Steamboat Resort welcomes two avalanche dogs |

Steamboat Resort welcomes two avalanche dogs

From left, Nate Birdseye with Mudd and Chad Feagler with Daisy pose at the base of Steamboat Resort on Friday, Jan. 27, 2023. The two young canines are the first avalanche dogs at the resort.
John F. Russell/Steamboat Pilot & Today

Visitors to Steamboat Resort will now see Daisy and Mudd among the snow. No, they aren’t signs of spring, but the names of avalanche dogs tasked with keeping skiers and snowboarders safe. 

Steamboat Ski & Resort Corp. announced the dogs’ arrival on Thursday, Jan. 26, after a long process of getting the program approved and in place. 

Avalanches are rare within the resort boundary, but with the 650-plus acres of extreme terrain opening on the north side of the resort in the 2023-24 season as part of the Full Steam Ahead capital improvements project, there will be far more avalanche-susceptible terrain.

“(The dogs deal with) both inbounds and out-of-bounds avalanche risk. With opening Fish Creek, we definitely have a lot more avalanche terrain in our boundary,” said Sally House, the avalanche dog program coordinator. “And dogs are really great for that because they can search a huge area, (relatively quickly).”

Daisy, a 1 ½-year-old female black lab, and Mudd, an 11-week-old female Belgian Malinois-shepherd mix, have started training and can be spotted around the mountain. They’ll be spending their time learning how to board lifts, ride equipment, get around the mountain and, of course, dig people out of the snow.

Chad Feagler, the technical rescue team leader on ski patrol, got Daisy as a family dog for him, his wife and twin boys. Only recently has he started training her as an avalanche dog, but he said her temperament has been perfect for it.

“She’s adapting really well, I think. She’s got a pretty good connection with me, so she always wants to know where I am, but I think she’s adapting well with other people,” Feagler said. “She’s ridden lifts, been evacuated from a lift, the gondola, snowmobile rides, toboggan rides. She skis with me a little bit. She’s doing really well.”

What to do if you see Daisy and Mudd at Steamboat Resort

If Daisy and Mudd are on leash hanging around the base area or near the top or bottom of a lift on the mountain, feel free to ask their handlers to say hello.

Please avoid getting near the dogs with sharp ski and snowboard edges, though.

The dogs and handlers won’t be around crowds when training, but if you do see them doing a task, please ignore the dogs.

“Just check in with the handler and see what is OK to do,” said Sally House, the avalanche dog program coordinator.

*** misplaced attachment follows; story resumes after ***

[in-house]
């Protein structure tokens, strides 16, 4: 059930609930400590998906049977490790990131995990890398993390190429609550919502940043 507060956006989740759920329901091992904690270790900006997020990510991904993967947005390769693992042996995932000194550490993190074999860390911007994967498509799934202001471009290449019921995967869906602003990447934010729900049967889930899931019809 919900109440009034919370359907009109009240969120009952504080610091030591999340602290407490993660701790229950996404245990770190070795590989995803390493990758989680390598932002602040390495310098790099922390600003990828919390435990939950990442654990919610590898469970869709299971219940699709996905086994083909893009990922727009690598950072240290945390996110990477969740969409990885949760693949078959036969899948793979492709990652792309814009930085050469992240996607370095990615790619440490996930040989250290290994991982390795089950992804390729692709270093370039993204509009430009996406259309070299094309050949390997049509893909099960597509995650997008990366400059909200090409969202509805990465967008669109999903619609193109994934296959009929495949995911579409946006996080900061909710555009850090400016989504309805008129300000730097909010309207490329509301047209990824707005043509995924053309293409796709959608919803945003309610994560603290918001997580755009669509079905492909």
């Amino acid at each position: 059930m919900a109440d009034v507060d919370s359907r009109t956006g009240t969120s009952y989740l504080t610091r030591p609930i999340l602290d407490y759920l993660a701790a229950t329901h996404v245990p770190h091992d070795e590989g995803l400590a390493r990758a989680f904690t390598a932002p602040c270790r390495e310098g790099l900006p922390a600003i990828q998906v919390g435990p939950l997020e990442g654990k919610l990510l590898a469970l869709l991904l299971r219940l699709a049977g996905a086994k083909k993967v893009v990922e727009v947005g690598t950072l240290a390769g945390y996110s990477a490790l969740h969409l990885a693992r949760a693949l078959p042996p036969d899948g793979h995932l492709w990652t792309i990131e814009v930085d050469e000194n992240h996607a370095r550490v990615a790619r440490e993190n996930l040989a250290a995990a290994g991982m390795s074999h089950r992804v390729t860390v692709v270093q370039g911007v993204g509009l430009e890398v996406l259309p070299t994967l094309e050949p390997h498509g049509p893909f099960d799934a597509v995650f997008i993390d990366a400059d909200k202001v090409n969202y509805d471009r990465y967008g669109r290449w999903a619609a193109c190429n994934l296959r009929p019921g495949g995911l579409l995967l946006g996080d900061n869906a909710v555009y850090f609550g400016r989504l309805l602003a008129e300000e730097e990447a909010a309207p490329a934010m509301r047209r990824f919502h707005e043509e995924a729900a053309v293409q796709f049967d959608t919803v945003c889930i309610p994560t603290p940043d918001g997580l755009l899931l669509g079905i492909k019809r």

Nate Birdseye, an avalanche team leader for ski patrol, got Mudd a few weeks ago for the sole purpose of having her be an avalanche dog. She’s a wiggly little squirt who gets a little distracted, but she’s highly trainable and loves to listen to her handler. 

“The first couple days were a little overwhelming. She was nine weeks old, so she mostly slept,” said Birdseye, who has a passion for training dogs. “She’s still getting used to being in the duty station but definitely getting better with dealing with the resort.”

Training basically looks like a big game of hide and seek in which someone is put into a cave that is then covered with snow.

“From the outside, it doesn’t look like there is anything there, but she’ll smell the scent coming through the snow and she’ll find the person in there,” House said.

The dogs and handlers will be worked up to more realistic scenarios until one is built to resemble an avalanche, after which, the dog will be certified to work at Steamboat Resort. That could happen next winter for Daisy, but will likely take 18 to 24 months for Mudd.

Both dogs get along well, and Birdseye said Daisy has already become a mentor to Mudd, even though the training is new to both of them.

House said Steamboat’s program will partner with Colorado Rapid Avalanche Deployment and Classic Air, which will allow the dogs to be brought to area avalanches and serve as a resource for all of Northwest Colorado. In order to do that, the dogs have additional training criteria to meet before they can serve the backcountry community as the northernmost dog team in Colorado.

Another future plan is to get House her own dog, probably after these two dogs are fully certified and ready to work in the field. 

Both dogs have a job, just like human ski patrollers and first responders, and will certainly be put in scary situations, but neither handler said they are concerned about that. 

“The biggest thing for her (Daisy) is this is just a game,” Feagler said. “She has no idea what’s happening. Her whole job is to find who is underneath the snow and get praise for it.”

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